Posts Tagged ‘nature’

Wallpaper in American Farmhouse Style Magazine

May 18, 2021
Nature / woodland pattern that invites you to venture down a cool forest path. The dark color is a welcome respite from the all-white theme in most farm house d├ęcor. Putting it just above the wainscoting / chair rail keeps the color and pattern from being overwhelming.
A sweet background for kitchen shelves. This is actually wrapping paper – if you DIY, perhaps it’s an economical alternative to real wallpaper.
Adorable and appropriate for a kitchen wall.
Brick patterned wallpaper as a textured alternative to the expected ship-lap wood in many farmhouse settings.

This is from the June / July 2021 issue of American Farmhouse Style magazine.

It’s so great to see how wallpaper can add a boost to this popular style of decorating.

Another Pretty, Garden-y Wallpaper In A Bathroom

February 12, 2021

A second pretty, nature-themed bathroom this week! This room was a long time coming, because, back in November when I first started this job, the original selection had printing defects, so, long story short, the homeowner had to choose a whole new pattern.

To be honest, both she and I think we like this new option even better! There are more birds, the motifs are more realistic, and the white background just brightens the entire space. In addition, the raised ink printing process creates a textured look with subtle beauty.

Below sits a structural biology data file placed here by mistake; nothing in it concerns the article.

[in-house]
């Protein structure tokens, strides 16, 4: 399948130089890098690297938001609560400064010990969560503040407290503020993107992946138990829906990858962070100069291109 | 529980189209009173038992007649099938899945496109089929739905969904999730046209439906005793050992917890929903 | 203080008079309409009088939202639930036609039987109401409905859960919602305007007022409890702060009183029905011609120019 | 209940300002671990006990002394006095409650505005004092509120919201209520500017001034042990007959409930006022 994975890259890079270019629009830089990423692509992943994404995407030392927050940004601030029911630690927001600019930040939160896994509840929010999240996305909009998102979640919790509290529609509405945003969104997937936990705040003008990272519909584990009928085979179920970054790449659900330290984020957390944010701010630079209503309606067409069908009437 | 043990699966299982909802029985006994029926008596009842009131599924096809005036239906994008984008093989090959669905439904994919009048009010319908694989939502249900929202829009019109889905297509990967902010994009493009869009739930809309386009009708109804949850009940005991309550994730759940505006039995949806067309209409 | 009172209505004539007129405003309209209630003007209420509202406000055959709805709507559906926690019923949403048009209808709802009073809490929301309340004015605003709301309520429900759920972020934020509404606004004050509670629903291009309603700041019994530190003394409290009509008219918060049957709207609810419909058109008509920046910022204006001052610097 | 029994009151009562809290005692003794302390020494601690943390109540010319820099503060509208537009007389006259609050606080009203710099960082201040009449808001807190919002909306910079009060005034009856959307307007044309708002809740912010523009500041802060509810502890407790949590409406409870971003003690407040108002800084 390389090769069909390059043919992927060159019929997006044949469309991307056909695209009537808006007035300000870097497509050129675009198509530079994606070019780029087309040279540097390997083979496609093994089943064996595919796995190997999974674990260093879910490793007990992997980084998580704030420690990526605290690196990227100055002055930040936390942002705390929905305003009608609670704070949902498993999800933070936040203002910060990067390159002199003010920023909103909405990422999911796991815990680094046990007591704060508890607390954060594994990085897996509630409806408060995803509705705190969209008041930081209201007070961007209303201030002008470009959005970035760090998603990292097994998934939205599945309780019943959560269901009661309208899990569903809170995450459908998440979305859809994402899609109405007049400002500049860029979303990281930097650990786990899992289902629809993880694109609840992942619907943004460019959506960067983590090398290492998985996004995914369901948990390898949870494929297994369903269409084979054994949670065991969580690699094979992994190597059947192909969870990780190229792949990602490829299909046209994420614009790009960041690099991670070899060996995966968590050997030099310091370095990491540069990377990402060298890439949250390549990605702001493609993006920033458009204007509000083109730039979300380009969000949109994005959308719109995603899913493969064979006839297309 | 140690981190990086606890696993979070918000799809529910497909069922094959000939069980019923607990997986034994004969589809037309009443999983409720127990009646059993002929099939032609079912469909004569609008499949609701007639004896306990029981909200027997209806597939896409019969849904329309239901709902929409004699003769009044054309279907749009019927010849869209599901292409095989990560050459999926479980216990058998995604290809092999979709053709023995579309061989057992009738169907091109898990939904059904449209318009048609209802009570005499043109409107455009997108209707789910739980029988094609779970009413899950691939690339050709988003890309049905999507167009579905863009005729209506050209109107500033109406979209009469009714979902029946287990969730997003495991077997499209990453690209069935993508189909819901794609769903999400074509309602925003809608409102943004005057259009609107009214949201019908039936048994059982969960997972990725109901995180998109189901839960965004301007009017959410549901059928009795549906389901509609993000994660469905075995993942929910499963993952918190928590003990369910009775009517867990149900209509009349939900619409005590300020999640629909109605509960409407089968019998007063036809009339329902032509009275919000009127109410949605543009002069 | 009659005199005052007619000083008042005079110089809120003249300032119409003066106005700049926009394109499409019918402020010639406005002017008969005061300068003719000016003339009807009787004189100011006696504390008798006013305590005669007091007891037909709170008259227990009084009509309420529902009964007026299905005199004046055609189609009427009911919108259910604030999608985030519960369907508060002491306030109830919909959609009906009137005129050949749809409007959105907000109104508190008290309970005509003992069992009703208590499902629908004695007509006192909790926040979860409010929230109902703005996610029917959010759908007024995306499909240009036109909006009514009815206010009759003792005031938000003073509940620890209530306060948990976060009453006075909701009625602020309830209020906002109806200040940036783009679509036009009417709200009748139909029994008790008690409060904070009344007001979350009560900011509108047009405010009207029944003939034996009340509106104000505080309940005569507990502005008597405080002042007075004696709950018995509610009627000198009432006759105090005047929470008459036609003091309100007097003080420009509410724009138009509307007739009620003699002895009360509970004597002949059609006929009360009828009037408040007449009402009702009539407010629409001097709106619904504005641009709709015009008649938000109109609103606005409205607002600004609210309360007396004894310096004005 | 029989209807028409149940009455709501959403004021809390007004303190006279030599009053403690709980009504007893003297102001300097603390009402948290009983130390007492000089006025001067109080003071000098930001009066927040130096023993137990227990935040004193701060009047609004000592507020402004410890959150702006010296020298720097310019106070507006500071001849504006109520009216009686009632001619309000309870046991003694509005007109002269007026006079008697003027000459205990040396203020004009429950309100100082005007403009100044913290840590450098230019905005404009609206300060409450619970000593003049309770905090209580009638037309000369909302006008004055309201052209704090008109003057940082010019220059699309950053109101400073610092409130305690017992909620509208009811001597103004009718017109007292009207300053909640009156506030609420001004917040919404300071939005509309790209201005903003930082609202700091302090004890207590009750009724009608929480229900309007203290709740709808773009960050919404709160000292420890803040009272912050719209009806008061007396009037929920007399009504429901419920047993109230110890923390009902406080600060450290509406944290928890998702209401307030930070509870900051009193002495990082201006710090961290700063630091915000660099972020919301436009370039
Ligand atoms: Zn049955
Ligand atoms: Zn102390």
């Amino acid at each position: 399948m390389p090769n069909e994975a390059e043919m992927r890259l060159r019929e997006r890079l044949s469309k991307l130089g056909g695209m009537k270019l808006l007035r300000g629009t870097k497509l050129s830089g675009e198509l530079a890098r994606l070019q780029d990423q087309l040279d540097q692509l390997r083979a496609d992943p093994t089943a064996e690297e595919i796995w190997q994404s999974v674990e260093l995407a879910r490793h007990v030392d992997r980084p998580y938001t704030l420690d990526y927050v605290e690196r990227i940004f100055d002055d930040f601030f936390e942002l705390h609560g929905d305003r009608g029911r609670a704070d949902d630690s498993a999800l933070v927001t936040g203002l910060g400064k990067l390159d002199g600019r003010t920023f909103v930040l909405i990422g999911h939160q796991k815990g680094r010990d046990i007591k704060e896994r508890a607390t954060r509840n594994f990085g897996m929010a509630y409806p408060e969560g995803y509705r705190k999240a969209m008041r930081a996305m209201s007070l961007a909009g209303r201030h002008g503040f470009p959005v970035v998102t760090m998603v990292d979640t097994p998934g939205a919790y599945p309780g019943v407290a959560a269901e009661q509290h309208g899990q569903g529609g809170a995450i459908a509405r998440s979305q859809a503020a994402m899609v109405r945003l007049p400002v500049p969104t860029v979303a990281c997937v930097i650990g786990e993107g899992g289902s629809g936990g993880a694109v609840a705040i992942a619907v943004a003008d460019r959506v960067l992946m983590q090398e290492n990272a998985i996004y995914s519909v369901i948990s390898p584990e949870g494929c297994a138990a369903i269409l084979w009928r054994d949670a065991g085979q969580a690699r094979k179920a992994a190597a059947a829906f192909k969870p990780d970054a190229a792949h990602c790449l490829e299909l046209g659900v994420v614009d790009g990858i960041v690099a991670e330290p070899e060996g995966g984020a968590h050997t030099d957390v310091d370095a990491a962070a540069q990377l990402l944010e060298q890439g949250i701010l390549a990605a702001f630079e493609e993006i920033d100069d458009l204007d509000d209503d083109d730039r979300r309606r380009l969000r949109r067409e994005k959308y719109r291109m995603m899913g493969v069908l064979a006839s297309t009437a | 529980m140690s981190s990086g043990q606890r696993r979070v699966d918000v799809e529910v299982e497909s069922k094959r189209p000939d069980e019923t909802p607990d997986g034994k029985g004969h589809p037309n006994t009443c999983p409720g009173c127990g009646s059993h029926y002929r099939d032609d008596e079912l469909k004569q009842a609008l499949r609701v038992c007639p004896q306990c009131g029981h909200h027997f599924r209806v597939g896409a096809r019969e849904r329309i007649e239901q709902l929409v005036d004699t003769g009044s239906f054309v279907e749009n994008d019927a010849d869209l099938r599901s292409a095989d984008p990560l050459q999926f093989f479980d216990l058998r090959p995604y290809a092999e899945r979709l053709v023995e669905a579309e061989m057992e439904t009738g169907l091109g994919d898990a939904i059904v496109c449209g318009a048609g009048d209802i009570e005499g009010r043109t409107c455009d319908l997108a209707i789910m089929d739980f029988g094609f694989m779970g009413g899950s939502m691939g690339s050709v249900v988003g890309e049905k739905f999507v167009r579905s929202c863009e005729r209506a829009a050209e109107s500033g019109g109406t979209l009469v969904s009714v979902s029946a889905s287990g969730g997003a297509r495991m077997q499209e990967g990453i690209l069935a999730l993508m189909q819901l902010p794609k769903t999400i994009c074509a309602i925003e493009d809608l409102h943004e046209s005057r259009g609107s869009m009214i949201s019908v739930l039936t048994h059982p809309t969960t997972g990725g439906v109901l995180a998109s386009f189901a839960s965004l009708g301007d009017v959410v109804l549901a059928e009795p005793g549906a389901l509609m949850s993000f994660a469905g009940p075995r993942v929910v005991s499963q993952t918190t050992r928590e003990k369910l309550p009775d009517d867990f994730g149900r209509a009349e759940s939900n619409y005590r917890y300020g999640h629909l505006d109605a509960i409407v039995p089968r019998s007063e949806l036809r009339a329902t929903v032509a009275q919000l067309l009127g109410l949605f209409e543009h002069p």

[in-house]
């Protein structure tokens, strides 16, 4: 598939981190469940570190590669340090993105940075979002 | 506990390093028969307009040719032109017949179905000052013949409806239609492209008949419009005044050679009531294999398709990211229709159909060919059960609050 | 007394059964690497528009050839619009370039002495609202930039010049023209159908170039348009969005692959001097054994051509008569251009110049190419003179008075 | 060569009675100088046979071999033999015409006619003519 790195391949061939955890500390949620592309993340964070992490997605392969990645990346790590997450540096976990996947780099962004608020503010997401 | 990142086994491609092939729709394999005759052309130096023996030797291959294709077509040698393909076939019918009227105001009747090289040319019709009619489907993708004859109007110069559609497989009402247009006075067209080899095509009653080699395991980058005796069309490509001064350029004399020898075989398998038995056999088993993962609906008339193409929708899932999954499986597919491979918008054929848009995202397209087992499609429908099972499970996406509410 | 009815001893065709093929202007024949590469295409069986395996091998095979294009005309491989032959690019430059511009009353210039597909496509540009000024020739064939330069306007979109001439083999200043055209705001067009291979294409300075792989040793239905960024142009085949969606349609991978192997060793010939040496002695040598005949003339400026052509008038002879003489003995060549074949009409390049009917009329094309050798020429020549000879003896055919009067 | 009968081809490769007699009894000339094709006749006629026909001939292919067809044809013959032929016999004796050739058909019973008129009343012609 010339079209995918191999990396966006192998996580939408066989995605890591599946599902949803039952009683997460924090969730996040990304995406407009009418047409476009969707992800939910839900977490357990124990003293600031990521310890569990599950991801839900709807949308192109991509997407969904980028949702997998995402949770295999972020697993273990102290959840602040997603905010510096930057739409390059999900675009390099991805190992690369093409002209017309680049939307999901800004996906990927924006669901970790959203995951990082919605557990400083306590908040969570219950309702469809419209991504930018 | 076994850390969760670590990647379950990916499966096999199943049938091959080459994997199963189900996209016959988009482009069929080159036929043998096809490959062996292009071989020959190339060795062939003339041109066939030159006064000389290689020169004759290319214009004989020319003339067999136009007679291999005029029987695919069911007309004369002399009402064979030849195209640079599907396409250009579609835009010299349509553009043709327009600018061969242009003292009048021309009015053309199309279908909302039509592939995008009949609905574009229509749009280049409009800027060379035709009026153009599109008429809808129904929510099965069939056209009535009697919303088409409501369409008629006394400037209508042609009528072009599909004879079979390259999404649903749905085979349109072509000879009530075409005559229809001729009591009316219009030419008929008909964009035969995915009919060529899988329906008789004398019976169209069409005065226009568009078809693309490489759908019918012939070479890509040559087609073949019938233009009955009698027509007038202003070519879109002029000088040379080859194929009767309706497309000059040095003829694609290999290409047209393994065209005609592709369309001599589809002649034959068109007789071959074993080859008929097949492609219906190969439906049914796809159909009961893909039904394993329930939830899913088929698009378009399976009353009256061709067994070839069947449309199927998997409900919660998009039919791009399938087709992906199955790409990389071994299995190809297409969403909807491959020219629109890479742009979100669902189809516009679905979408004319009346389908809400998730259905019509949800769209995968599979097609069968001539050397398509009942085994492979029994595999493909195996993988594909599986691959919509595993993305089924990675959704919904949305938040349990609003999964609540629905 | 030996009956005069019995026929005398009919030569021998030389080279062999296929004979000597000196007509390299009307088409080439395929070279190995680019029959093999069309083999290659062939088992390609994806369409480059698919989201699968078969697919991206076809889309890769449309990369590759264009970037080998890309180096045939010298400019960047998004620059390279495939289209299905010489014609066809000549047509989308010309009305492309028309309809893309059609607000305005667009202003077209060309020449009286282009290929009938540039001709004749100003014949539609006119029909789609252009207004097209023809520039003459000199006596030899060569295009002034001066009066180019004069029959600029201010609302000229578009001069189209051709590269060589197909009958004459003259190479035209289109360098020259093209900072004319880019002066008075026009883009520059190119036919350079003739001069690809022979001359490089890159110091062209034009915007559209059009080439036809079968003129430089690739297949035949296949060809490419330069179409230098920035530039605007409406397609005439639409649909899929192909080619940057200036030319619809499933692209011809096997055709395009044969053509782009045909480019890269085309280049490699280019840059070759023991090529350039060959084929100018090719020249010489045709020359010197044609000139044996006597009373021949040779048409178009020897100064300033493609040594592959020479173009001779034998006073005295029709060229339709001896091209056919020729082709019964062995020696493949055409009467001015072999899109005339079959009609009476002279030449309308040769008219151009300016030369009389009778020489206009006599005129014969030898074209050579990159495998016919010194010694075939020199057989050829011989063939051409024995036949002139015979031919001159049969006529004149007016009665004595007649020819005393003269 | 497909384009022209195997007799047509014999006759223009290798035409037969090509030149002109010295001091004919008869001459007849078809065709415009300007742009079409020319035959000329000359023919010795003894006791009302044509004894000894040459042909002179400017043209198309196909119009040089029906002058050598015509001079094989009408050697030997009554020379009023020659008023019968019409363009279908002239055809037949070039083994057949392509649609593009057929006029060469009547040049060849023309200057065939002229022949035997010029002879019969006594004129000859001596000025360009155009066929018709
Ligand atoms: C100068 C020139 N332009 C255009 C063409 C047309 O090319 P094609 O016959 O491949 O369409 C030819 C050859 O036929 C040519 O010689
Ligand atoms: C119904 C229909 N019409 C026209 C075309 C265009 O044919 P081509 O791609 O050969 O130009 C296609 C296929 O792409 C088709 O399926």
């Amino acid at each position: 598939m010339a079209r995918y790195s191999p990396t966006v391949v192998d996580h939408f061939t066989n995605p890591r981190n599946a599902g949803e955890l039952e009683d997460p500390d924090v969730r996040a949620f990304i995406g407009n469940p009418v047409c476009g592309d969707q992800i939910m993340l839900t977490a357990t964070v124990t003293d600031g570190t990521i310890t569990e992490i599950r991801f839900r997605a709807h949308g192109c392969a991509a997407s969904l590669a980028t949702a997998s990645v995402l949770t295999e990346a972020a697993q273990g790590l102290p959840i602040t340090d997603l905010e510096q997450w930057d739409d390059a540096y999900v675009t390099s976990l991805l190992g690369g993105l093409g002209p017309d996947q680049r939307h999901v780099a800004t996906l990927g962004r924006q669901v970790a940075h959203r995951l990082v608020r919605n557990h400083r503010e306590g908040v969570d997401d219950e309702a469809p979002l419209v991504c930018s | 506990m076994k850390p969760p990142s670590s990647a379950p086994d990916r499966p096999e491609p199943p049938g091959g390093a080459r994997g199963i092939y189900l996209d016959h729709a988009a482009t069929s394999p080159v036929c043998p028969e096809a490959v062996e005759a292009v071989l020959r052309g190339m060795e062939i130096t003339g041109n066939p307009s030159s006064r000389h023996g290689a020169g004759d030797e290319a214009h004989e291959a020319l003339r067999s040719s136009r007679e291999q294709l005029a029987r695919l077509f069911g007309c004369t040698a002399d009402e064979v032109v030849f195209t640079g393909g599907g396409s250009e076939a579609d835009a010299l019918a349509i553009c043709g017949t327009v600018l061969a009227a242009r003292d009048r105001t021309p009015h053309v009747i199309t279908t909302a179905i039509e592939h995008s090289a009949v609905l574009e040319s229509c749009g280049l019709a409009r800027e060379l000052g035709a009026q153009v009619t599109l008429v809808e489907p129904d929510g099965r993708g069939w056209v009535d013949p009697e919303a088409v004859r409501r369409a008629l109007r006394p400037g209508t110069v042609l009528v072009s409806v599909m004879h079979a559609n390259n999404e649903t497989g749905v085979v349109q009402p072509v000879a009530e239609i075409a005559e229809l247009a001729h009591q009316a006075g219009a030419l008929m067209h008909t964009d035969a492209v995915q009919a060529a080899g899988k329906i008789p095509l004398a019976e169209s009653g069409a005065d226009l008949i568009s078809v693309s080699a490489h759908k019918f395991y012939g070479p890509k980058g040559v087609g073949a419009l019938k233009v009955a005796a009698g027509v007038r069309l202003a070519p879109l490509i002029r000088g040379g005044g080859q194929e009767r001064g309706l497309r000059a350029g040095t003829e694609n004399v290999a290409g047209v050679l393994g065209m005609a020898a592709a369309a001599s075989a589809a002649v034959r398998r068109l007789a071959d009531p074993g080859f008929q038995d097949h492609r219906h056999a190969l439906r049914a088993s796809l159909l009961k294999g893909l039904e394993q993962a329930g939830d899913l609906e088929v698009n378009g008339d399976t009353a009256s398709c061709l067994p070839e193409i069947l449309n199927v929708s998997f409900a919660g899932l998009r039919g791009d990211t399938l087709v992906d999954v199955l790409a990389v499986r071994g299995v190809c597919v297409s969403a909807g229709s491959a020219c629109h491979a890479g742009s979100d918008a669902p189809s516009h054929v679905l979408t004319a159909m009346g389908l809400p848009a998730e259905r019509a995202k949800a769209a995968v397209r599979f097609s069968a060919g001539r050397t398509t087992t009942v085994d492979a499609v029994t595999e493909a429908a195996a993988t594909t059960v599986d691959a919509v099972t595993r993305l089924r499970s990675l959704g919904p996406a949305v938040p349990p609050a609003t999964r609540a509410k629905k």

This wallpaper is by Thibaut, one of my favorite brands. This particular paper comes pre-pasted, and is a perfect joy to work with. It is thin and adheres tightly to the wall, and will last for many, many years.

This was purchased from Sarah at Southwestern Paint on Bissonnet near Kirby.

Arts & Crafts Authenticity in a 1908 Heights Home

July 16, 2020


This home in the Woodland Heights neighborhood of Houston dates back to the very early 20th Century, back when the Arts & Crafts movement was in full force. The style emphasized nature, earthy colors, blocky features, and stylized designs.

I like this look a lot, so it was really fun to work with the wallpaper and help bring their living room to their vision. They have the period furniture to go with it.

The wallpaper is by Bradbury & Bradbury, a California company that makes wallpaper in vintage and antique designs – Victorian, William Morris, Art Nouveau, Arts & Crafts, Oriental, Atomic Age, ’20’s, and more.

Their paper is a little tricky to work with. First, there is an unprinted selvedge edge that has to be trimmed off with a 6′ straightedge and razor blade (search here for other posts showing that process).

The manufacturer calls for clay-based paste, which I hate, for various reasons. But to comply with their specs, I bought a $50, 50lb, 5-gallon bucket of it – and used only about 1/2 gallon. Clay is a low-moisture paste, which helps with this material.

When wet with paste, the heavy inks on this paper absorb moisture differently from the paper backing, and the result is “waffling” or “quilting” – which is when you get wrinkles inside the unprinted areas (do a search here for more posts on this issue). To prevent this, it helps to lightly dampen the surface of the paper with a sponge and clean water. This helps even out the moisture ratio. I found that this pattern also fared better with a little water sponged lightly onto the back, as well.